There are many solutions to this one. I like the following:

1. What is the probability of seeing a number ? 1/6 2. On n trials, what is the probability of seeing the k-th number, provided that you have seen (k-1)th before ? there are n-(k-1) numbers to see and so the probability is p=(n-k+1)/6 3. What is the average number of trial before a success? This is a classical question: \sum_i(i p (1-p)^(i-1)). It's a success after i-1 insuccess and that series converge to 1/p 4. Therefore we have, that for the k tentative the expectation is 6 / (n-k+1) 5. Since the expectation is linear k=1 => 6/6 k=2 => 5/6 k=3 => 4/6 k=4 => 3/6 k=5 => 2/6 k=6 => 1/6 This last passage is very intuitive and can be given directly. The result comes from the sum of all the above fractions since expectation is linear.

There are many solutions to this one. I like the following:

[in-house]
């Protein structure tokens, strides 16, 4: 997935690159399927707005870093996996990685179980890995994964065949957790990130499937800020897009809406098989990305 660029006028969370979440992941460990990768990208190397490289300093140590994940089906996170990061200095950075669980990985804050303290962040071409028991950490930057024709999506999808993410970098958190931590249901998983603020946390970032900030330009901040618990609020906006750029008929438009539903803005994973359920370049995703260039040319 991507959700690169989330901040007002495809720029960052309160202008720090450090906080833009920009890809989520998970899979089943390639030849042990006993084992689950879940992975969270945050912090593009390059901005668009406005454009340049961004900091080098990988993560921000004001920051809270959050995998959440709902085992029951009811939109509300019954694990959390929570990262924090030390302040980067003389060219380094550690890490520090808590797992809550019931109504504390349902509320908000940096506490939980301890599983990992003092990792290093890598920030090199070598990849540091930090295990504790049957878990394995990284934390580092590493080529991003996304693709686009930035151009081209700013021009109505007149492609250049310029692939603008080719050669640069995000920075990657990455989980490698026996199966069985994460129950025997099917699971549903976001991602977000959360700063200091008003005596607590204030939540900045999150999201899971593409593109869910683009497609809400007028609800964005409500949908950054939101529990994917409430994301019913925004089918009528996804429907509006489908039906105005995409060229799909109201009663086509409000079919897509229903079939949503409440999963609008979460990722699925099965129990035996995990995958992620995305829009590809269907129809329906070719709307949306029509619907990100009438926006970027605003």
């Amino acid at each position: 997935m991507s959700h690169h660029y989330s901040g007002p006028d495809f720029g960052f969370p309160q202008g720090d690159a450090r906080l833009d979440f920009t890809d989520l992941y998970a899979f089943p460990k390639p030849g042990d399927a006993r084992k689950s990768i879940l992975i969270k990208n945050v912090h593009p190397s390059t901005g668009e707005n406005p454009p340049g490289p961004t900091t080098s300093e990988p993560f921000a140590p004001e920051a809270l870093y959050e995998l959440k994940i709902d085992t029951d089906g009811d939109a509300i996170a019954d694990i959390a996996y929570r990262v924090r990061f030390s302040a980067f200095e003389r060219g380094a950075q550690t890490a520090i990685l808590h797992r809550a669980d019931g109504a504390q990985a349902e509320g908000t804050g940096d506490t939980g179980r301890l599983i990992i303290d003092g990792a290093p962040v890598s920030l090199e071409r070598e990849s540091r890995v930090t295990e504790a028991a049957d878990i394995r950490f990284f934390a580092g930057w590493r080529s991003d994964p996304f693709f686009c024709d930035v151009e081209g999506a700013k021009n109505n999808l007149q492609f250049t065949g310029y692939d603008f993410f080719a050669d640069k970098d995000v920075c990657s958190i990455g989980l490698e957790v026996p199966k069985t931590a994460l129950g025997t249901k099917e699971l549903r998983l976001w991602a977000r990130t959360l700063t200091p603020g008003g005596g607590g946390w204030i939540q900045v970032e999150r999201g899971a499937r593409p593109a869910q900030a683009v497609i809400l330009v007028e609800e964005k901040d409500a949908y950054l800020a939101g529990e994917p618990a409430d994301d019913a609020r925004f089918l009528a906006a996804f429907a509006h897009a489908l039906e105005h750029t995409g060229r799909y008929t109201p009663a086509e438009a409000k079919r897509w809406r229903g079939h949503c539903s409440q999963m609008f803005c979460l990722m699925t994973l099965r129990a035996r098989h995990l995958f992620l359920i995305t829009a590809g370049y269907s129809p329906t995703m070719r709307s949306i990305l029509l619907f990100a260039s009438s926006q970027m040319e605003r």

ReplyDelete1. What is the probability of seeing a number ? 1/6

2. On n trials, what is the probability of seeing the k-th number, provided that you have seen (k-1)th before ? there are n-(k-1) numbers to see and so the probability is p=(n-k+1)/6

3. What is the average number of trial before a success? This is a classical question: \sum_i(i p (1-p)^(i-1)). It's a success after i-1 insuccess and that series converge to 1/p

4. Therefore we have, that for the k tentative the expectation is 6 / (n-k+1)

5. Since the expectation is linear

k=1 => 6/6

k=2 => 5/6

k=3 => 4/6

k=4 => 3/6

k=5 => 2/6

k=6 => 1/6

This last passage is very intuitive and can be given directly. The result comes from the sum of all the above fractions since expectation is linear.